Ever since President Aristide’s overthrow, and increasingly since early July, when the so-called Governor’s Island accord was signed (and under which the President was to return to office on October 30th), violence has overwhelmed life in Port-au-Prince: disappearances, kidnappings, mysterious fires, assassinations in broad daylight in full view of the police and the military-all the familiar techniques of street terror that have traditionally been used to impress on Haitians that, no matter what the foreigners say, those who have always held power in their country still hold it. Though the refusal of the Haitian armed forces to protect citizens clearly violated the spirit of the accord, the United States and the United Nations did nothing, preferring to wait hopefully for the arrival of the foreign troops, who, one diplomat said, could be expected to turn the tide because of Haitians’ “awe of foreigners.” And, if that awe proved insufficient, how were these lightly armed foreigners expected to deal with street terror? An unnamed but obviously less hopeful official told the Times that they would “have a narrow mandate to be there and rub off on the police and the army, who magically by osmosis are supposed to behave themselves; to conduct themselves more professionally.”
“To conduct themselves more professionally”: how American, to take a political problem and disguise it as a technical one-as if the difficulty were that the benighted Haitian troops had simply never been informed that their job description did not include the murder of unarmed civilians. Training might well benefit the Haitian soldiers-although it is worth recalling that their predecessors got plenty of training under the Marines, who founded the current Army during the American occupation. But training cannot clear the political impasse, which is that a large number of Haiti’s rich and powerful, fearing (with some reason) the diminution of their privileges and wealth, not only detest but distrust President Aristide and his supporters, and lack the means, the traditions, and the inclination to respond in any way save violently. Even had they been inclined to offer legal opposition, the mediating institutions through which they might have done so-established political parties, a vigorous legislature, a judiciary insulated from the executive power-do not exist. Until they do, talk of “restoring democracy in Haiti” will be little more than a sad farce.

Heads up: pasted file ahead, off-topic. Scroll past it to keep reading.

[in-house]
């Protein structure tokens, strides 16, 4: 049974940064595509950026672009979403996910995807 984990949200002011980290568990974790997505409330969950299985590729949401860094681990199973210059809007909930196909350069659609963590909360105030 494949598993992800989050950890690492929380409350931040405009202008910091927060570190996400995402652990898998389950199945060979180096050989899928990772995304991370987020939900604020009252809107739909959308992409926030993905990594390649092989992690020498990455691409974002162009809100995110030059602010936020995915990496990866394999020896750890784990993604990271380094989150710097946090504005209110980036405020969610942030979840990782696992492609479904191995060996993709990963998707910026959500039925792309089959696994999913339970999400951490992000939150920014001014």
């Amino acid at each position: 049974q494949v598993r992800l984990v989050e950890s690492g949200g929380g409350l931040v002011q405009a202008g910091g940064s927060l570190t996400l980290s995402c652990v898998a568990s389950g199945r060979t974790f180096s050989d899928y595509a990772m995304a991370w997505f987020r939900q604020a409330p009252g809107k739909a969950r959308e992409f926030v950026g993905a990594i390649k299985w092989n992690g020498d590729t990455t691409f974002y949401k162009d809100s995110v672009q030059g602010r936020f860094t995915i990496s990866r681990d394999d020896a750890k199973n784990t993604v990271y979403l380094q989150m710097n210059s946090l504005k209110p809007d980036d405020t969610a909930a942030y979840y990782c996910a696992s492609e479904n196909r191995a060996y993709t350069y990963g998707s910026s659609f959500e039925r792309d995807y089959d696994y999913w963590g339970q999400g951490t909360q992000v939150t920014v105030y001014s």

For all President Clinton’s talk of “growing democracies,” no one really knows how such institutions could be developed in Haiti. What is clear is that the Clinton Administration, while setting the lofty goal of democracy in Haiti, has never been willing to make the investment, financial and political, needed to achieve it. One result is that the Governor’s Island accord mandated not only Aristide’s return but also an amnesty for those who overthrew him and then murdered thousands of his supporters. After all, to force a wholesale “housecleaning” in the Haitian military would have required something more than a few hundred lightly armed engineers and trainers.
Even if Father Aristide does one day manage to return to Haiti, the political paradox that led to his downfall will remain. He stands for “the people” in a country in which the people have always had nothing. He is, in essence, a revolutionary, come to office not in the manner of revolutionaries-by sweeping away the old order-but thanks to a foreign-sponsored election that left the system he would overturn firmly in place.
It is not at all clear how, or whether, democracy can be implanted in a place like Haiti. At the weekend, American destroyers were steaming toward Haitian waters-sent by President Clinton to bolster the international sanctions that are supposed, again, to force Haiti’s rulers to adhere to that flawed accord. Perhaps the warships will force concessions; perhaps they will bring more violence. But it is unlikely that they will bring democracy: in Haiti, as elsewhere, that would require of the American people a greater commitment than they, or their leaders, appear ready to make.